With that said, I remember filling out my 2010 Census Questionnaire and Question 5 asked me “Is this person of Hispanic, Latino, or Spanish origin? and Question 6 asked me “What is this person’s race?”  In your opinion, does the presence of those two questions warrant accusing the Census Bureau of racism or insinuating that the Census Form is racist in nature?  As you ponder that question you may want to consider the fact that the City of Davis form that was associated with the Cannery street naming process was dealing with what you are calling “race” as simply a demographic identifier in a data set.

      1. Rich RifkinWDE 73

        “it appears that it wasn’t the Human Resources Commission that introduced the subject of racism into the public dialogue, but rather you yourself.” 


        This is the third time you have made this bogus argument on the vanguard. And you know it is false, because you know everything you quote me saying “about race” came from what the Human Relations Commission wrote. It was Greenwald and his pals who made up a list of names–nearly a year before the decision was made–and placed its suggestions in three categories: race, gender and civil rights. And both people that were given street names in the Cannery were picked from the HRC’s race category. And all I did in my column was report how those two names were picked–that is, they were chosen for racial reasons. But when I reported that, David Greenwald writes a b.s. letter to The Enterprise where he insinuates that I was a racist because I had the gall to note that the two names selected from the HRC list were picked for racial reasons, which is sadly true.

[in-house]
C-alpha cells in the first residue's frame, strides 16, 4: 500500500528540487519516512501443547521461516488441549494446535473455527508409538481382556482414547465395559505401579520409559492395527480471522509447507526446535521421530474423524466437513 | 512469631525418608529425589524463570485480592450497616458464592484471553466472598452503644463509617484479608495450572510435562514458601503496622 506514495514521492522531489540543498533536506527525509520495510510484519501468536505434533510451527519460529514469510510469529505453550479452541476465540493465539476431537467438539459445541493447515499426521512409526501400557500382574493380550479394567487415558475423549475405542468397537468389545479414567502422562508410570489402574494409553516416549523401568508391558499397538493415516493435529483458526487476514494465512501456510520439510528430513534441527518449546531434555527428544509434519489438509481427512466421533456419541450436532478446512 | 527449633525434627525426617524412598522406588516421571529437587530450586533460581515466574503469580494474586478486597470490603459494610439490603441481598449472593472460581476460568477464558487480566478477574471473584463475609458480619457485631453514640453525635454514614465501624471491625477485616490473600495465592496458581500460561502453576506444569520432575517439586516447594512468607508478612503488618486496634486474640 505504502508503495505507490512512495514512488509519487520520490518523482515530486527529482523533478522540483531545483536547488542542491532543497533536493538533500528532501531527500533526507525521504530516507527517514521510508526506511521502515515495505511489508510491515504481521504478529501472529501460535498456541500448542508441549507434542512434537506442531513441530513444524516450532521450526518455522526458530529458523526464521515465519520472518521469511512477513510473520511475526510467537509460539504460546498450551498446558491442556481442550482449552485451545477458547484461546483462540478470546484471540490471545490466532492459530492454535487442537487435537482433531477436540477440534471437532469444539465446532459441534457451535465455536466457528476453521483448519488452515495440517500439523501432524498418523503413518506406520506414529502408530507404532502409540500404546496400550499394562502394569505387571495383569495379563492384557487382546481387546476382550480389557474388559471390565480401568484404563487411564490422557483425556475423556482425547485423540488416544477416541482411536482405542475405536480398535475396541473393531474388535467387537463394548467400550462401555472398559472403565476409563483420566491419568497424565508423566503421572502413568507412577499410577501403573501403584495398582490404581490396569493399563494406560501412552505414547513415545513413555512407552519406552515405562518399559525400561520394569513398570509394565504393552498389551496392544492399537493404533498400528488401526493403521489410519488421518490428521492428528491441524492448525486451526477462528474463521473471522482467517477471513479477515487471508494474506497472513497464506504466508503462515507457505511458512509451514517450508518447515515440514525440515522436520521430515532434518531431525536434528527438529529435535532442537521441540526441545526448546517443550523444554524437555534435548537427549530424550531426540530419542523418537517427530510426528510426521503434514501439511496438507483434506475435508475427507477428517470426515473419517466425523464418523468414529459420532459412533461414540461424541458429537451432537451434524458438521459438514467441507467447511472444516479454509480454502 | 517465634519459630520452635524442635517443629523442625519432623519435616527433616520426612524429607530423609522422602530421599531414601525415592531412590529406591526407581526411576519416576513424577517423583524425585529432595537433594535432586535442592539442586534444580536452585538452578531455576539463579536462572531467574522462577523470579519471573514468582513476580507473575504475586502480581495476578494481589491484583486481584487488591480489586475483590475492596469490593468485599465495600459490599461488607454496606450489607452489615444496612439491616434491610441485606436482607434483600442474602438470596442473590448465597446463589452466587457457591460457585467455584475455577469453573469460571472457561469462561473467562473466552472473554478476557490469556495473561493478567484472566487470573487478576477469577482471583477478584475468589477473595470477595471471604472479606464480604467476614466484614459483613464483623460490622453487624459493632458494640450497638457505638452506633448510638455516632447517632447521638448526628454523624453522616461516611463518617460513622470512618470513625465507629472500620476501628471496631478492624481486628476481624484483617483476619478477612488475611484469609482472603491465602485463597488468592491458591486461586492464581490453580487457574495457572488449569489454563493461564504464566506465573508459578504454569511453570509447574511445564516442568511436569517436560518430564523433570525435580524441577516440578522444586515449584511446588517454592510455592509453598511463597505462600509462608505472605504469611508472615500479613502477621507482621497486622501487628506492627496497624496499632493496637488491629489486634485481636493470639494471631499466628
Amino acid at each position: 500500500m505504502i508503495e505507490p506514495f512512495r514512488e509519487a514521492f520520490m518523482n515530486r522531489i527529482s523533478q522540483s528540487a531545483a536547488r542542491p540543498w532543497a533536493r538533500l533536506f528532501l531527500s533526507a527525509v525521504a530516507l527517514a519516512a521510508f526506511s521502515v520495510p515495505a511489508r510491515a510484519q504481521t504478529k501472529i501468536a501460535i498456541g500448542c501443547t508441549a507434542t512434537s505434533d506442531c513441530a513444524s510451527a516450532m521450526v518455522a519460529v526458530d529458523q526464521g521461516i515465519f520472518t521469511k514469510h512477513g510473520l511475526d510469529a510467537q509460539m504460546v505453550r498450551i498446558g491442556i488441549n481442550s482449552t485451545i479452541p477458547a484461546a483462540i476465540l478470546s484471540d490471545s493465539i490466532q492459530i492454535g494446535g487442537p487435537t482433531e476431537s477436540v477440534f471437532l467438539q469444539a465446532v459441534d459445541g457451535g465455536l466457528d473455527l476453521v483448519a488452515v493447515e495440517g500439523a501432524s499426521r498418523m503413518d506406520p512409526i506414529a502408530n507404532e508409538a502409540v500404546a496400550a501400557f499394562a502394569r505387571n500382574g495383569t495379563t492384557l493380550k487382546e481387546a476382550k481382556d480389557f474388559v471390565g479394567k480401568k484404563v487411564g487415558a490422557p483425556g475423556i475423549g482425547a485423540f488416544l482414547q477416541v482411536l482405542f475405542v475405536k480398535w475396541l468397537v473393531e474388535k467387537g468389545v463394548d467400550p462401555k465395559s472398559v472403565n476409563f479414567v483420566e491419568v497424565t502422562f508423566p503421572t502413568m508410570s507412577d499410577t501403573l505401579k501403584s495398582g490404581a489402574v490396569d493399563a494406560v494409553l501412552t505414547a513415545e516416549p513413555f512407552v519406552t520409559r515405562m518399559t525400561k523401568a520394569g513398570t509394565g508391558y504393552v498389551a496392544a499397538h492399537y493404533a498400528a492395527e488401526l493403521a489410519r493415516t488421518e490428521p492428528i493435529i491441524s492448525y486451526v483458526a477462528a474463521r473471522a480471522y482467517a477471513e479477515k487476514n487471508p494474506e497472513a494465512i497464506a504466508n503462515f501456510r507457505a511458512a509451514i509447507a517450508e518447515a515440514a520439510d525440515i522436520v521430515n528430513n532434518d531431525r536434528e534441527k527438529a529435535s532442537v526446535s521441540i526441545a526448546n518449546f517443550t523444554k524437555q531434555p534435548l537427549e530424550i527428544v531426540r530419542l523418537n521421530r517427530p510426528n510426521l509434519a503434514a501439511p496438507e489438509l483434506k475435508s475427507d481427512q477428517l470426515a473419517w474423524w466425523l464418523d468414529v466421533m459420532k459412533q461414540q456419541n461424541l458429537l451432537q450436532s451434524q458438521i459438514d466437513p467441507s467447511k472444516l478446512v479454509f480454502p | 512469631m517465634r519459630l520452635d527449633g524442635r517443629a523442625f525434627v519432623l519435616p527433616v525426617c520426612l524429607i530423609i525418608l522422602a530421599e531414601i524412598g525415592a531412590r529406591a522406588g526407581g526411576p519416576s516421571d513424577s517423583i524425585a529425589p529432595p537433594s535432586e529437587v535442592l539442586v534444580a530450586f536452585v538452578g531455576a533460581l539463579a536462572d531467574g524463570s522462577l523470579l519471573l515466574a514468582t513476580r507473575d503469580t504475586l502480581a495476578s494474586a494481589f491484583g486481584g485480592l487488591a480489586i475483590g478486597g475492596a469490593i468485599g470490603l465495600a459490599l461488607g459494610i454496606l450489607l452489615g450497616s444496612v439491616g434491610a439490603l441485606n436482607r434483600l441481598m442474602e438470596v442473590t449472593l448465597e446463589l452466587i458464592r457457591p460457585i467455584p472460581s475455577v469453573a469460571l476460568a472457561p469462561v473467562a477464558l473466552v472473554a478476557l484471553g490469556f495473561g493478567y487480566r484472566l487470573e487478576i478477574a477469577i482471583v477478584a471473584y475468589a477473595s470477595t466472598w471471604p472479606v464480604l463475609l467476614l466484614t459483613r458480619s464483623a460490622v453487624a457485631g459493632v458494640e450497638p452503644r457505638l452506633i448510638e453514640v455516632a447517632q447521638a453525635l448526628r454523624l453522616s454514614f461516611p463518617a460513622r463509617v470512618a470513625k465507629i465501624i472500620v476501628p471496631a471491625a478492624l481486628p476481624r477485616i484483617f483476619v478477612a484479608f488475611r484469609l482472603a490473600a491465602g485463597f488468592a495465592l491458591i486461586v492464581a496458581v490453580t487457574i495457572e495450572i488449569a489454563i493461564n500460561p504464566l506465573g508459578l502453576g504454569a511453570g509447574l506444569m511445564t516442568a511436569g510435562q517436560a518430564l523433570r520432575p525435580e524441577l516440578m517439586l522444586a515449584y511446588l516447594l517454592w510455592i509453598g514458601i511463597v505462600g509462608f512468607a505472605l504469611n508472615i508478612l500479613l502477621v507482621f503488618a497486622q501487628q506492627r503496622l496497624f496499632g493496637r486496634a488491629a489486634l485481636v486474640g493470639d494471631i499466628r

And because I am highly offended by Greenwald’s false charge, I am not going to let this go. [moderator] edited for language. He has a history of doing this sort of thing. And no one seems to want to call him on it. But I am calling Greenwald on it. And that is that until he apologizes.

        1. TrueBlueDevil

          New to this topic. I’d think if the names were related to the Cannery and history, we might honor legendary farmers, important ag researchers, the person who developed a special tomato breed, and maybe even someone who ran a local vegetable stand or made a famous local dish.

          I’d figure most of the PC business would be handled by MLK Day, Cesar Chavez Day, etc.

          BTW, how many Black writers pen articles for the Vanguard? First time I’ve ever wondered …

        2. Matt Williams